There are loads of software delights that you sometimes stubble on such as the power menu now highlighting compatible smart home gadgets and Google Pay cards. Unfortunately, my version does not feature the Google Assistant On Hold feature as it is US only, but does have live transcribe for any audio just a tap away at any point.
Google want Android to be as useful as possible while collecting data it can use to sell you things and companies adverts. We are all well are of that, and Android on the Pixel is the best possible version of that. You forgive the little quirks and the pestering for maps reviews because the OS is straightforward and a delight to use. Surfacing information, sending you notifications when you need them and being all around a great experience. There is nothing getting in the way on a Pixel, no third-party layers of options, not OEM themes. Just you and Google, and I like that.
It’s easy to sum up a Pixel device. Good software, great camera and some compromises somewhere — but with the Pixel 5 they have found their hardware mojo. By actually stepping back and building a device for the current circumstances, they have made ultimately a better phone. No gimmicks, nothing new to learn, just tried and tested hardware all wrapped up in hardware that delivers.
I feel like my review is about a thousand words too short, but because we know what we are getting with Googles best the words have already been written. The Pixel 5 does open up a more interesting topic around the demand for keeping up to a specification race no-one needs, but when you pick up the device and use it all of that falls away.
You can point at this spec and that spec, but when you combine these things together in a Google package the Pixel 5 punches well above its weight. Although the camera shows its age, it’s still a delight to use and its software smarts sorts out shooting errors anyway. This is easily the best Pixel ever — and I wouldn’t recommend you buy anything else unless the few ‘cuts’ are things you simply can’t do without.
When I sit down and think about doing a review, I want to answer the questions I would have about using a device. I think about the unique things that make this phone worth while, and the things I need answering in order to buy one. When it comes to the Galaxy Note line of handsets it is becoming harder and harder to differentiate them past a stylus – but there’s actually a lot to look at in my Samsung Galaxy Note 20 Ultra review.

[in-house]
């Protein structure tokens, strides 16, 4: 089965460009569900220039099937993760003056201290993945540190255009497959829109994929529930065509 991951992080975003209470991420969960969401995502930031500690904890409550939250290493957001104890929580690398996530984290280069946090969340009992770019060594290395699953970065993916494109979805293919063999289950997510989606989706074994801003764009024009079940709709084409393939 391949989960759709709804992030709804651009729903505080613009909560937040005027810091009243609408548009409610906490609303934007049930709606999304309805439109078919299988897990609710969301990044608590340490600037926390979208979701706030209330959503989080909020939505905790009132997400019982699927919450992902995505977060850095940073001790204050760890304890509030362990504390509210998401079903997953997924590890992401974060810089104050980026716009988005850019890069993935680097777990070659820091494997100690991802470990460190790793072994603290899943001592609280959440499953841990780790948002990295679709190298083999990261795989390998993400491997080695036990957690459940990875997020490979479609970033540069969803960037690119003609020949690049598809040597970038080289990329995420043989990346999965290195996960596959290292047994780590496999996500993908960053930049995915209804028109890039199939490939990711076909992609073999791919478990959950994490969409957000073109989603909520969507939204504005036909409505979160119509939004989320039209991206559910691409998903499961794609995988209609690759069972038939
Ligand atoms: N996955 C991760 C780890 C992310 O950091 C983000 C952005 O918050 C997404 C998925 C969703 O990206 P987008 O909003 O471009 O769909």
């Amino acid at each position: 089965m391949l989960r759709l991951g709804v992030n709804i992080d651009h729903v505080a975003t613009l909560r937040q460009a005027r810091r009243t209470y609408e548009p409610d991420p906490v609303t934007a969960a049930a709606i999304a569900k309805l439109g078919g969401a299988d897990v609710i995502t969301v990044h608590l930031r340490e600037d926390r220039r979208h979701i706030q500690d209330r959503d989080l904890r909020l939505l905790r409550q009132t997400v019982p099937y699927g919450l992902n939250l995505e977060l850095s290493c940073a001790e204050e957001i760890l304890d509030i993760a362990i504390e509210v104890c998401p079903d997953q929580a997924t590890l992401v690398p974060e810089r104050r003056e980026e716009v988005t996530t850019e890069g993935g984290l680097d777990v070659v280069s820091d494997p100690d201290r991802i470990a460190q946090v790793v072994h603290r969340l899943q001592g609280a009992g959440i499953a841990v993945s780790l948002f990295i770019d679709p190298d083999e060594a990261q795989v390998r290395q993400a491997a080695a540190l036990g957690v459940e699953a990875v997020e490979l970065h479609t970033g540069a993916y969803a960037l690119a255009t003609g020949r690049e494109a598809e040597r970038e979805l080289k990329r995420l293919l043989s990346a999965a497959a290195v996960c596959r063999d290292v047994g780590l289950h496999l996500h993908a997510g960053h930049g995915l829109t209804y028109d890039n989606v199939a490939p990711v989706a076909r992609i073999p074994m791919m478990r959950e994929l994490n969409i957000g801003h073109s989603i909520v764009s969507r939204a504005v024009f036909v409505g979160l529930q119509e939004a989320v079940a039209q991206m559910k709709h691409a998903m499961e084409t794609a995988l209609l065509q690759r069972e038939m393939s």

I realise that I am doing these two phones in the wrong order. Before the Galaxy Z Fold 2 came the Note 20 Ultra. But given how different the Fold is to use, arguably the better device sat in the side lines and waited its turn. I always give these phone a good use, I’m not one of these people the spends a day with a second sim in a phone and moves on, I’ve been using the Note 20 Ultra as my only phone for a few weeks now and I have to say I’m impressed.
The new Note 20 line up, although confusing, is one of the most interesting advances in this line for quite a while. This line topping Ultra model packs all the top of the line specs you’d expect and also expands on new technology first seen in the Galaxy S20 Ultra. This phone has been taken to a point where it is almost perfect on paper in every way, and although paper doesn’t always tell the tale of a smartphone, the premium nature of the Note 20 Ultra is apparent straight away.
Topping the scales at a mere 208 grams, it is surprisingly light for a device sporting a 6.9inch screen. Although it doesn’t feel light in any way, it is only 50g heavier than an iPhone SE that is a small portion of the size. Every inch of the phone feels premium and well made, with the matte backed Mystic Bronze version I have only adding to the appeal of such a premium smartphone experience. Its boxy, thin, glass and metal design carries on the same signature features as the phones before it but takes a step up in quality and finish.
Unfortunately we can’t go much further into talking about handling the phone without talking about that huge camera bump. It is ridiculous whichever way you look at it, a design choice that should be inexcusable. Not being afraid of the camera bump is one thing, but not designing it into the back of your phone is another. It makes the device slightly top heavy when holding, wobble when on a table, and also affects some stand up wireless chargers – so be fair warned the design choice does affect more than it looking a bit ugly.
With all that said I would live with the monstrous bump to get the camera it has inside it. The three camera set up is a delight to use, and gets some amazing results. I have never been the biggest fan of Samsung cameras, but this time I am blown away by the improvements. It might be the new 108mp main camera, it could be the assisted laser focus that removes much of the focus hunting plaguing the S20 Ultra. Or it could be Samsung’s improved processing of images. All of these things combine to make a camera that for once is a genuine competitor to iPhone shooters.
Not because phones before it got bad results, but because you no longer have to work for it. I have very little need to go into pro mode unless I want a specific look from my images, I can confidently point and shoot and get great results almost all of the time. Unless you play about with the setting the main camera takes snaps with the 108mp camera and then uses “nona-binning, pixel binning by a factor of nine” meaning your images retain loads of detail but don’t take up a huge amount of room on you phone. Making them much easier to share with people and social media.